Located West of the fine art museum and palace, just North of Church of Notre Dame au Sablons, this outdoor market featured a good selection of used goods, jewelry, and the prices seemed reasonable, not cheap, but not sky high either. One of items I found interesting were the bread stamps from the 1,800's, where a family would stamp their unbaked break with the family "stamp" and then drop it off to the local baker. Lots of fine glasses and crystal.
The street markets in Brussels are a very colourful affair but really no different to street markets you can encounter anywhere in Europe. I was a bit disappointed to find the same bling bling jewellery and childrens' toys and puzzles we see here in the U.k. from continental Europe. Ah well we are also part of the European Union and you may find better markets in other locations
What to buy: If you like tat buy it if not go to a reputable shop
Not sure if this was a special Sunday or not, but there was a very cute art market, selling hand made type things, on the Place d'Espagne. We only saw it on Sunday, not during the week.
What to pay: different prices
On the weekends, there is a fine antique market held on the place du Grand Sablon. It's a very small market and this seemed like a place for serious antique shoppers not casual browsers like us.
Open Saturday from 9am-6pm and Sunday 9 am-2pm
Held daily from 7 am-2pm, the Marche-aux-Puces is an open air market selling mostly second hand household goods, knicks knacks and clothing. It's located on the place du Jeu-de-Balle, a large square in the Marolles district. Like most flea markets, it's probably slightly more lively on the weekends.
We had just been to the huge flea market in Lille France a few days earlier so we just walked around the perimeter and headed off to our next stop.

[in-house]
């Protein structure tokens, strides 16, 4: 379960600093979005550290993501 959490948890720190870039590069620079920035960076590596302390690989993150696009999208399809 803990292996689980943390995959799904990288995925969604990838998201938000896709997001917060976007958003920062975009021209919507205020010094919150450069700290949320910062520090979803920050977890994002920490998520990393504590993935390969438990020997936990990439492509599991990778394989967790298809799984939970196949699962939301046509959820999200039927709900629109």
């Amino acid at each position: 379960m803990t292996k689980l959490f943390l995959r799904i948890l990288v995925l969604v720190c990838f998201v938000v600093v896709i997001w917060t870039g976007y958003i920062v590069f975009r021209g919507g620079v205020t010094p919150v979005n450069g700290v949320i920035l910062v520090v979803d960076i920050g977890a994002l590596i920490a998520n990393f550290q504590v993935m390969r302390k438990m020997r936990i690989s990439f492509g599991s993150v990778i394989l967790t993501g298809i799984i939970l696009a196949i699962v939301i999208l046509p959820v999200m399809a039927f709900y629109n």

As a huge music fan, I am always on the look out for interesting record shops when I travel abroad.
'The Collector' is a real treasure chest of vinyl from rock to pop, jazz and soul.
Prices are on the high side but the range is very wide. I found some rare albums that I have spent years looking for back in the UK.
For "vinylists", the place has that special glow that only a decent, good and honest record shop (one that is run by an enthusiast) can. Give yourself a good couple of hours for digging those crates!!
What to buy: 60s/70s/80s rock, pop, soul and jazz albums especially but there is a very eclectic range of vinyl including punk/new wave, old film soundtracks, european music etc
What to pay: 10 to 15 euros upwards
This market happens daily from 7a.m. to 1p.m. You will find a large number of vendors selling secondhand household and antique items. While there we found an antique brass clock with matching candleabras...beautiful pieces and a great price. Antiques are few, old clothing, and dishes are there in abundance.
With Sablon area, les Marolles is, as I said earlier in another tip, the Mecca of antiques shopping. The whole area that comprehends le Sablon and les Marolles is so atmospheric.
Here and there, the small pubs with beer sippers sitting on the terraces, or even, on pedestrian lanes. Then, the main streets in Marolles: Rue Blaes and Rue Haute as far as antiques are concerned. Private galleries, simple outlets and the flea market on Place du jeu de balle.
In fact, I like seeing & examining antiques items. At same time, when you see monogrammed silver plate & cup & brush, you feel a pinch because you know that not everyone would accept to get rid of those items that use to be gifts from family members. So, what was there to make them put those personal effects on sale ? Financial troubles ? Fights in the families ? Who knows...
What to buy: * Antiques (trinkets, paintings, figurines, bijoux anciens and jewelry in general, the latter are my favourite...)
* Home furnishing (both the antiques & 2nd-hand shop and the Asian style at Rambaggh, rue Haute)
*Second-hand books (incl. comic strips)
The flea market is held every morning on this nice square in a very popular part of the city.
It is here that ther real Bruxellois, the Ketjes live.
What to buy: Everything, from old books, to funiture from the 1950's, old LP-records, foreign currency, paintings, ...
Be early ! Because the best items go away first.
What to pay: Don' pay too much, always bargain !